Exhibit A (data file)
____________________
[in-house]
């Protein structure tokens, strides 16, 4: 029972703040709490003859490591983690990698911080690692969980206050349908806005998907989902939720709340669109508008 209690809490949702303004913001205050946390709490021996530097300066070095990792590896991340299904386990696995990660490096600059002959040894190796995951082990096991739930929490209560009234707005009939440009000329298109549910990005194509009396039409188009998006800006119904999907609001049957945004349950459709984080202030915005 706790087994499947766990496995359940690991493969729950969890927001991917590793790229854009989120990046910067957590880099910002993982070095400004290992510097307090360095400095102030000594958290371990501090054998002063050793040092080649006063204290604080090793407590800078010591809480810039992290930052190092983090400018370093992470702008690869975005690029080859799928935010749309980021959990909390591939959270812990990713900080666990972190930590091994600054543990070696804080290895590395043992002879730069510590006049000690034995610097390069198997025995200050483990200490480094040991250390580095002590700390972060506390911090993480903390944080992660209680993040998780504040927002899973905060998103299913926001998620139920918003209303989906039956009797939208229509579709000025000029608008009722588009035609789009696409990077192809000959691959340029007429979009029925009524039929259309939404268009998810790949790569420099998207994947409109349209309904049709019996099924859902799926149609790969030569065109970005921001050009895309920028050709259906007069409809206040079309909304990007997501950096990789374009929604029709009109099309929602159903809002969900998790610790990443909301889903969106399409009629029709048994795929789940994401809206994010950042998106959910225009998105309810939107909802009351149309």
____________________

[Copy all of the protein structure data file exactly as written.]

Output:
[in-house]
């Protein structure tokens, strides 16, 4: 029972703040709490003859490591983690990698911080690692969980206050349908806005998907989902939720709340669109508008 209690809490949702303004913001205050946390709490021996530097300066070095990792590896991340299904386990696995990660490096600059002959040894190796995951082990096991739930929490209560009234707005009939440009000329298109549910990005194509009396039409188009998006800006119904999907609001049957945004349950459709984080202030915005 706790087994499947766990496995359940690991493969729950969890927001991917590793790229854009989120990046910067957590880099910002993982070095400004290992510097307090360095400095102030000594958290371990501090054998002063050793040092080649006063204290604080090793407590800078010591809480810039992290930052190092983090400018370093992470702008690869975005690029080859799928935010749309980021959990909390591939959270812990990713900080666990972190930590091994600054543990070696804080290895590395043992002879730069510590006049000690034995610097390069198997025995200050483990200490480094040991250390580095002590700390972060506390911090993480903390944080992660209680993040998780504040927002899973905060998103299913926001998620139920918003209303989906039956009797939208229509579709000025000029608008009722588009035609789009696409990077192809000959691959340029007429979009029925009524039929259309939404268009998810790949790569420099998207994947409109349209309904049709019996099924859902799926149609790969030569065109970005921001050009895309920028050709259906007069409809206040079309909304990007997501950096990789374009929604029709009109099309929602159903809002969900998790610790990443909301889903969106399409009629029709048994795929789940994401809206994010950042998106959910225009998105309810939107909802009351149309």